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High Voltage: The Fast Track to Plug In the Auto Industry Hardcover – November 8, 2011

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High Voltage: The Fast Track to Plug In the Auto Industry + JOLT!: The Impending Dominance Of The Electric Car And Why America Must Take Charge + Bottled Lightning: Superbatteries, Electric Cars, and the New Lithium Economy
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Product Details

  • Hardcover: 272 pages
  • Publisher: Rodale Books (November 8, 2011)
  • Language: English
  • ISBN-10: 160529263X
  • ISBN-13: 978-1605292632
  • Product Dimensions: 5.9 x 0.9 x 8.7 inches
  • Shipping Weight: 13.6 ounces (View shipping rates and policies)
  • Average Customer Review: 4.4 out of 5 stars  See all reviews (8 customer reviews)
  • Amazon Best Sellers Rank: #852,960 in Books (See Top 100 in Books)

Editorial Reviews


“Electricity has always been the best way to power an automobile. At the dawn of the last century, electric cars were the future, and 100 years later they’re the future again. For that reason, I’m sure you’ll find this book fascinating.” —Jay Leno
“The electric car can satisfy over 90 percent of our transportation needs—today. Jim Motavalli's High Voltage lays it all out in a clear and concise manner, for all to see. So what are we waiting for?” —Ed Begley Jr.
“Jim’s been on top of the electric car story since day 1—even calling out oil lobbyists on their clandestine anti-EV campaigns back in the 1990s. High Voltage lands us in in 2012 with a well-researched, up-to-the minute dispatch from the front line of one of the most exciting industrial revolutions of our time.”  —Chris Paine, director of Who Killed the Electric Car? and Revenge of the Electric Car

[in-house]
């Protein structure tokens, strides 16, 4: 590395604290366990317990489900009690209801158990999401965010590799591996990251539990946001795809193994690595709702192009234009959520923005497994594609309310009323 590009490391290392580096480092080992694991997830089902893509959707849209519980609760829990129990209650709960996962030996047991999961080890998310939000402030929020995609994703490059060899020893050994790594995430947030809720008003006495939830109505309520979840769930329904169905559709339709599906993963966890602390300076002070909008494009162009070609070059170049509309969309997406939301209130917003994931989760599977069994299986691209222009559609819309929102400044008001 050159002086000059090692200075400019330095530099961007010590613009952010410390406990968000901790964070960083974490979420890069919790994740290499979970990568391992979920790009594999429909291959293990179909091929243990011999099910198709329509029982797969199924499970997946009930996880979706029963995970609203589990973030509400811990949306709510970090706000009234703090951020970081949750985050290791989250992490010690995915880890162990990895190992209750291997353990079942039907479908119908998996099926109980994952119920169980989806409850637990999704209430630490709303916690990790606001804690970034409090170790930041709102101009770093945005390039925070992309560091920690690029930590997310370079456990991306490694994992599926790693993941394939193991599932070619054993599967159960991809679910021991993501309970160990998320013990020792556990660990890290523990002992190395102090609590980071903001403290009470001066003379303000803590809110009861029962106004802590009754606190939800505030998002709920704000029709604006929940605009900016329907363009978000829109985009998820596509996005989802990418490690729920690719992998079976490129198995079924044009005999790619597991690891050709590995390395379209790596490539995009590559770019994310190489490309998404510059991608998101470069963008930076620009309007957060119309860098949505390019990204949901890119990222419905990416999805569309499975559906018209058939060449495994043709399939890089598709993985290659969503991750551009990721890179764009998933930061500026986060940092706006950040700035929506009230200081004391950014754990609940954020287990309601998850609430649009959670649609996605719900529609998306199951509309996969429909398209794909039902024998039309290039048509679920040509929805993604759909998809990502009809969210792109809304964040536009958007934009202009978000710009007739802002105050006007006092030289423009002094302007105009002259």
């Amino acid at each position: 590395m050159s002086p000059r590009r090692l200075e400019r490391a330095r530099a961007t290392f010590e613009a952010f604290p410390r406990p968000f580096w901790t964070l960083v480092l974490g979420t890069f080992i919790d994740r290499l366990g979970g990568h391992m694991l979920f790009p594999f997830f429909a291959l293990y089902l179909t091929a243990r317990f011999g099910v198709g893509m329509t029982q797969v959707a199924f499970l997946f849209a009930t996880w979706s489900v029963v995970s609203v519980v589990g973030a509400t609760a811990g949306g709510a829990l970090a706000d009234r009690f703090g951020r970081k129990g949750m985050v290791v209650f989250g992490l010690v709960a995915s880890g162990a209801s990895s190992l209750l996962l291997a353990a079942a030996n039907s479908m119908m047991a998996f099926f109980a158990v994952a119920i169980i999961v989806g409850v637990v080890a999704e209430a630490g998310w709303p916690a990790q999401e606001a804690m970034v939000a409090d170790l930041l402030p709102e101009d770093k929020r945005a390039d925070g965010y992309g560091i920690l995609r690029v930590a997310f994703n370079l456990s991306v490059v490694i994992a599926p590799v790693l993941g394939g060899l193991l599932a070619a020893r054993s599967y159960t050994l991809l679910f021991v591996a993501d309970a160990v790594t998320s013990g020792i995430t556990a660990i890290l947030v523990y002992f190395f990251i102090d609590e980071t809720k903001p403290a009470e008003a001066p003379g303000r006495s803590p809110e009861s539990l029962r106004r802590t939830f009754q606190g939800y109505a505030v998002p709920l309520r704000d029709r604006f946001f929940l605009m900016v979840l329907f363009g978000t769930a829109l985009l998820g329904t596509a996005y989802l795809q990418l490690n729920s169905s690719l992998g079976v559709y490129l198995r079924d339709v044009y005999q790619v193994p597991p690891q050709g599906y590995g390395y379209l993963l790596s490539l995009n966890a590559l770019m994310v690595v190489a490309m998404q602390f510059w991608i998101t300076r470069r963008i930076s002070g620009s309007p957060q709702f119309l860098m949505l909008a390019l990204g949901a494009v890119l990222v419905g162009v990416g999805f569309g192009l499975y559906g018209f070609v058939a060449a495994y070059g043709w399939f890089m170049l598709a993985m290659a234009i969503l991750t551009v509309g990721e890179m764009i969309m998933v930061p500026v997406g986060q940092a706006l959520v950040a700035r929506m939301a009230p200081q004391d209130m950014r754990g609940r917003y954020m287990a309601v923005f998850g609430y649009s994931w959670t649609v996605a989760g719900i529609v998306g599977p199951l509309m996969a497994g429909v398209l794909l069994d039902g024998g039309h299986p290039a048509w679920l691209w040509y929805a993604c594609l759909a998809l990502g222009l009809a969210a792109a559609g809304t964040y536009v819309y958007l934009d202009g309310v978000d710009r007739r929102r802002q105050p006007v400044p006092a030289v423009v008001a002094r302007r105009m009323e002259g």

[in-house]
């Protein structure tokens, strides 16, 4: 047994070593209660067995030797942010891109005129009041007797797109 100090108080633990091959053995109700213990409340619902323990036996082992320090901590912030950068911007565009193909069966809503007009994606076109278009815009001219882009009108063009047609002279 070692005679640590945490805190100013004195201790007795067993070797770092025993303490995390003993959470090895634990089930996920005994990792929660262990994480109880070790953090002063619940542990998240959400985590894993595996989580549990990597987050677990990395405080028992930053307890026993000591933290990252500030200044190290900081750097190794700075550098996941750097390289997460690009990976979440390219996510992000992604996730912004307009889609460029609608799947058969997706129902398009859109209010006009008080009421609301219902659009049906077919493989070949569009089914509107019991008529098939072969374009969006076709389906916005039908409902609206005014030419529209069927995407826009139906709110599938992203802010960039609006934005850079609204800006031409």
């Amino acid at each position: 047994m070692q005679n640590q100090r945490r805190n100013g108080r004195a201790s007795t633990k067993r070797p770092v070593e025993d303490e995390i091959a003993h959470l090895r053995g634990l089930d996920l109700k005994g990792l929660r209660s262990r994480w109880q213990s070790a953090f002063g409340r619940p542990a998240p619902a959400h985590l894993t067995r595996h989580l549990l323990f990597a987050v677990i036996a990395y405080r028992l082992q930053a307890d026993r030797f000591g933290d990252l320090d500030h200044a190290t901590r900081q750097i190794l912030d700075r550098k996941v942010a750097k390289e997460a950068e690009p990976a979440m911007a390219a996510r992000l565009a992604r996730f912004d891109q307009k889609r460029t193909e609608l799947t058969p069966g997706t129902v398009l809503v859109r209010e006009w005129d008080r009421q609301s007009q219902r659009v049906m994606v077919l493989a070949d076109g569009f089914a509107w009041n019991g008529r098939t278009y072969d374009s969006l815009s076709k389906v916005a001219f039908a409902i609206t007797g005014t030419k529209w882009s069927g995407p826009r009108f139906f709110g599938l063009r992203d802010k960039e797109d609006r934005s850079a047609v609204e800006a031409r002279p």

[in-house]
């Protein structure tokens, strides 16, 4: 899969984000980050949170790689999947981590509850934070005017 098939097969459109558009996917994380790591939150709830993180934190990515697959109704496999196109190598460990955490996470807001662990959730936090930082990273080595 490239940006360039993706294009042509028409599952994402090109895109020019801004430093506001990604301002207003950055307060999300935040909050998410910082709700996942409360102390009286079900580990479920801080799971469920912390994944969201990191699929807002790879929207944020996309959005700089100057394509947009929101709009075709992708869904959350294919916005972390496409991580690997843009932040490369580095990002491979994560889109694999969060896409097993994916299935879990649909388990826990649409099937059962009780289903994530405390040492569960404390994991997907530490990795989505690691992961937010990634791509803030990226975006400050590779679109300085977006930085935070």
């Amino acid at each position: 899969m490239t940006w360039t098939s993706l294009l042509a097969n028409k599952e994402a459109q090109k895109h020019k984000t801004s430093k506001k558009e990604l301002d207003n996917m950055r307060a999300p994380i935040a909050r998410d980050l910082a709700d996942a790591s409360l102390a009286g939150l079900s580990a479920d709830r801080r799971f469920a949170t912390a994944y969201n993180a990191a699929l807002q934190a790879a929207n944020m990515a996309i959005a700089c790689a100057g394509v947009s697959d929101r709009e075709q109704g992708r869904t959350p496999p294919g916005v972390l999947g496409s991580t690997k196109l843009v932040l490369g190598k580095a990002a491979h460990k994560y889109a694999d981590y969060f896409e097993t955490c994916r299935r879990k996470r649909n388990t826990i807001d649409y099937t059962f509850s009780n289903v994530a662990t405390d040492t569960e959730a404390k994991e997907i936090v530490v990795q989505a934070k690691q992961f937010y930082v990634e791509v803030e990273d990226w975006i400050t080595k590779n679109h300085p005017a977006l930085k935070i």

“With more than two decades of reporting on clean cars to his credit, Jim Motavalli understands the intricacies of the electric-vehicle scene better than just about anyone. His latest book on the subject is an enjoyable, wide-ranging tour of the 21st-century electric-car revival—essential reading for anyone who cares about the future of transportation.” —Seth Fletcher, author of Bottled Lightning and a senior editor at Popular Science

"Positively electric! Each chapter surges with high voltage. When do we see the movie?" —TOM and RAY MAGLIOZZI, NPR'S Car Talk

"Even if you aren't a car enthusiast, [Motavalli's] enthusiasm for the recent surge in electric and plug-in hybrid options on showroom floors, mixed with auto history, first-hand driving experiences and interviews with the industry's key players, makes for an entertaining read...Motavalli's behind-the-scenes perspective gives readers real insight into the possibilities offered by electric cars which clearly will no longer be relegated to a niche market." —E MAGAZINE

About the Author

JIM MOTAVALLI is the author of Forward Drive and several other books. He blogs on clean cars for the New York Times, CBS, and NPR’s Car Talk, among others. He lives in Connecticut.

More About the Author